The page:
Asymmetric connections
The connections between the neurons need not be equally strong on both sides and it is not necessary that a connection should exist between all the neurons (cp. Hopfield’s correlation matrix).

Spiking neurons
The HSDS is stimulated by spikes, i.e. binary signals which either fire or do not. Thresholds do not play a role in HSDS. The stimulus directed at a neuron is coded by the sequence of spikes that arrive at the dendrite.

Massive connectivity
Whenever a new input document is processed, new (groups of) neurons are created which in turn stimulate the network by sending out a spike. Some of the neurons reached by the stimulus react and develop new connections, whereas others, which are less strongly connected, do not. The latter nevertheless contribute to the overall connectivity because they make it possible to reach neurons which could not otherwise be reached. Given the high degree of connectivity, a spike can pass through a neuron several times since it can be reached via several paths. The frequency and the chronological sequence in which this happens determine the information that is read from the net

General purpose
There is no need to define a topology before starting the learning process because the neural structure of the HSDS develops on its own. This is why it is possible to retrieve a wide range of information by means of different stimulation patterns. For example, direct associations or association chains between words can be found, the words most strongly associated with a particular word can be identified, etc.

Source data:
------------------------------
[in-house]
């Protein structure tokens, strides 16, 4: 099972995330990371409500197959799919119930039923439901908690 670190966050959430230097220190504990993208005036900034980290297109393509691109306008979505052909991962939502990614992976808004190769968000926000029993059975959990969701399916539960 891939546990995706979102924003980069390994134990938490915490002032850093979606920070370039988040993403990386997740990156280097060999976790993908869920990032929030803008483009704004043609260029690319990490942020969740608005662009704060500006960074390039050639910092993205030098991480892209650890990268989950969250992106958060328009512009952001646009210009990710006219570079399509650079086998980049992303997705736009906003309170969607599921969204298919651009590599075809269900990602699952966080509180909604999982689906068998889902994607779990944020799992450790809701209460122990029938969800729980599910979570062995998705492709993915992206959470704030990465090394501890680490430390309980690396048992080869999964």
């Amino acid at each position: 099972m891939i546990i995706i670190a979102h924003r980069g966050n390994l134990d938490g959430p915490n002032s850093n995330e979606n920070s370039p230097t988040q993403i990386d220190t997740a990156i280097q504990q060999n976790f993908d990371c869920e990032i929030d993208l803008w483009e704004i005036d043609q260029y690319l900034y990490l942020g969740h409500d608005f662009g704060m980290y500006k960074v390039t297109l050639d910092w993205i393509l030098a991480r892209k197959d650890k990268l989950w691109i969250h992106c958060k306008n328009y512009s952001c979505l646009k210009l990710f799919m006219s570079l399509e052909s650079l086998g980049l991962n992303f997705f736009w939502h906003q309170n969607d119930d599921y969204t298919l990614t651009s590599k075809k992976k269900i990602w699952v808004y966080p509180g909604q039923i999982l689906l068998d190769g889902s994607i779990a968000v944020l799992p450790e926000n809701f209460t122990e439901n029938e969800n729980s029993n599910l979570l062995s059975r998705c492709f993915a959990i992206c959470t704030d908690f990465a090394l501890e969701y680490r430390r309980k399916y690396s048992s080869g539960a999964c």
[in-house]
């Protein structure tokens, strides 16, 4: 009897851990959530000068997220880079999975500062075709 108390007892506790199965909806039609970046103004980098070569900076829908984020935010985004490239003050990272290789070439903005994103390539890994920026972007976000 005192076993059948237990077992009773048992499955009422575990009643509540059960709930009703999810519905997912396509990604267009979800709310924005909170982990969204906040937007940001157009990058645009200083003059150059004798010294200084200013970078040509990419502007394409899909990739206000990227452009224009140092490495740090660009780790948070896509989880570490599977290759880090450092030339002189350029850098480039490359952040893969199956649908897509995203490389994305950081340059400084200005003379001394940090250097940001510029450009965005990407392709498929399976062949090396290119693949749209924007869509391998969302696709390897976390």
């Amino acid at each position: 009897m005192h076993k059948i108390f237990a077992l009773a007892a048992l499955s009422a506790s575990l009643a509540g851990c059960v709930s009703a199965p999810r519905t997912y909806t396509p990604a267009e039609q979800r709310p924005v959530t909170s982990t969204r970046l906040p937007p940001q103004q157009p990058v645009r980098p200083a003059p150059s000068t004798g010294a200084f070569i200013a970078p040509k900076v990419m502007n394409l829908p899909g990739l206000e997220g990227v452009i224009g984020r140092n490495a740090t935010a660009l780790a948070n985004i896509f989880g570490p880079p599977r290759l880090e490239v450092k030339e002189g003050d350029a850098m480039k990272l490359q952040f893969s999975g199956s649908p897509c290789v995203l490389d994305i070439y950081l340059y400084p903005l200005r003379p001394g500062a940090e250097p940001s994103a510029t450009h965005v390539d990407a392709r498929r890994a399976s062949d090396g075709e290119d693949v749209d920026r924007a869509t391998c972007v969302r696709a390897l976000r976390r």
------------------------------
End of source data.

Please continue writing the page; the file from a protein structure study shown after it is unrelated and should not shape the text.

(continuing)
AI, AGI, ASI, Deep Learning, Intelligent Machines.. Should you worry?

Saturday, January 17th, 2015

If the real life Tony Stark and technology golden boy, Elon Musk, is worried that AI is an existential threat to humanity, are we doomed? Can mere mortals do anything about this when the issue is cloaked in dozens of buzzwords and the primary voices on the subject are evangelists with 180 IQs from Singularity University? Fortunately, you can get smart and challenge them without a degree in AI from MIT.

There are good books on the subject. I like James Barrat’s Our Final Invention and while alarmist, it is thorough and provides a guide to a number of resources from both sides of the argument. One of those was the Machine Intelligence Research Institute (MIRI) founded by Eliezer Yudkowsky. This book was recommended on the MIRI website and is a good primer on the subject.

Smarter Than Us by Stuart ArmstrongSmarter Than Us – The Rise of Machine Intelligence by Stuart Armstrong can also be downloaded at iTunes.

“It will sharpen your focus to see AI from a different view. The book does not provide a manual for Friendly AI, but its shows the problems and it points to the 3 critical things needed. We are evaluating the best way for ai-one to participate in the years ahead.” Walt Diggelmann, CEO ai-one.

In Chapter 11 Armstrong recommends we take an active role in the future development and deployment of AI, AGI and ASI. The developments are coming; the challenge is to make sure AI plays a positive role for everyone. A short summary:

“That’s Where You Come In . . .